The good news is that this year's record output of corn, rice and soybeans means higher earnings for American farmers and lower food prices for consumers. The bad news is that the savings for consumers are not as great as they can and should be - and the culprit is federal farm subsidies.
Scripps Howard News Service reports that shoppers may save an estimated $6 billion next year on items from cereal to meat.That's because animals fed on cheap grain cost less to raise. But to protect farm profits pressured by this bounty, the Department of Agriculture will pay up to $4 billion in price supports to farmers. Thus does Washington's excessive generosity reduce overall consumer savings by two-thirds.
The time has come to eliminate these handouts. One reason is that the next Congress can't reasonably expect to cut welfare payments to the poor while lavishing tax funds on reasonably well-off farmers. In 1990, the average farm-operator household income was $51,500, $14,100 above the national average.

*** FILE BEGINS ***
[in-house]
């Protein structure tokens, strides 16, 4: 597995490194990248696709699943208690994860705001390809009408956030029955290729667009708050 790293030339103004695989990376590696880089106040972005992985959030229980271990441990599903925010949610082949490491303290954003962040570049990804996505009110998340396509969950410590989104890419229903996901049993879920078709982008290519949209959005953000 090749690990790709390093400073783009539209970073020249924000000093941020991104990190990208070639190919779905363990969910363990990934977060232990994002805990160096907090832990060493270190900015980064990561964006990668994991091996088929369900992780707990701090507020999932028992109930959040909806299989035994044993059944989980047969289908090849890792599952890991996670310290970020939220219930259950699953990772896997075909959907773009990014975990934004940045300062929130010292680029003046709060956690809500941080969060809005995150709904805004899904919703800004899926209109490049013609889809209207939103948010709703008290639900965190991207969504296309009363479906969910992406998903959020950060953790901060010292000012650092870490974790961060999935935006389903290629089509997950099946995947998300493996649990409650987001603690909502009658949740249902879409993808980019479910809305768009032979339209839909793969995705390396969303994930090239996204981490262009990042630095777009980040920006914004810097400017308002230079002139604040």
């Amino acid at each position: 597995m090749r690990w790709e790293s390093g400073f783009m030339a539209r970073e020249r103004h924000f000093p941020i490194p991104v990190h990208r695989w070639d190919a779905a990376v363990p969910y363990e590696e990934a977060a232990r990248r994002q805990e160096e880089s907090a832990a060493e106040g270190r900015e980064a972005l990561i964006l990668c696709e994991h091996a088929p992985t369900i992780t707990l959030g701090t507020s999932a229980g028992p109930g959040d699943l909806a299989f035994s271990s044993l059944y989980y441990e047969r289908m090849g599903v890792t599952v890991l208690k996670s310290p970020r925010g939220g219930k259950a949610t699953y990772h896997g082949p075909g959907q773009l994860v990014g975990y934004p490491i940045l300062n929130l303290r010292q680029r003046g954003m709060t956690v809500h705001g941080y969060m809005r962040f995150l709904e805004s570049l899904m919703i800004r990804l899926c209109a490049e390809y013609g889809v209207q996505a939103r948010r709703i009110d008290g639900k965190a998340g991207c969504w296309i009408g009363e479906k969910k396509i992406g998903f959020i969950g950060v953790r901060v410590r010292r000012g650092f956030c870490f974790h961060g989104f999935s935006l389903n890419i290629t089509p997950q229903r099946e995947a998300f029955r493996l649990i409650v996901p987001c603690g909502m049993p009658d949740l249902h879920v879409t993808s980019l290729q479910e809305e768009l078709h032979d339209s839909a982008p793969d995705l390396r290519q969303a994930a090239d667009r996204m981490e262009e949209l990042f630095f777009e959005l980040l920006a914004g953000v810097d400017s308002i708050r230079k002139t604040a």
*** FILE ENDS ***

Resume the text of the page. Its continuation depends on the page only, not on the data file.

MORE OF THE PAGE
Another reason is that most farmers really don't need Uncle Sam to prop them up. Over the past decade, farm subsidies have fallen to the point where many farmers seem willing to forgo them.
With subsidies topping out at some $9 billion this year, just 37 percent of 9,754 farmers surveyed in 15 states by the University of Illinois favor the current system.
Freed from government planting mandates, farmers could grow more profitable crops. Easing pesticide rules would also help sugar the no-subsidies pill, while redeeming another GOP pledge: to chop regulations.
Moreover, rising exports guarantee that even if crop subsidies dry up, farmers won't. In 1995, food shipments abroad are expected to hit a record $45 billion. GATT will add billions more to that.
The law that governs most farm programs is up for its periodic five-year renewal in 1995, the debut of the new Republican Congress. If the GOP really means to plow up the welfare state, farm supports are a good place to sink a blade.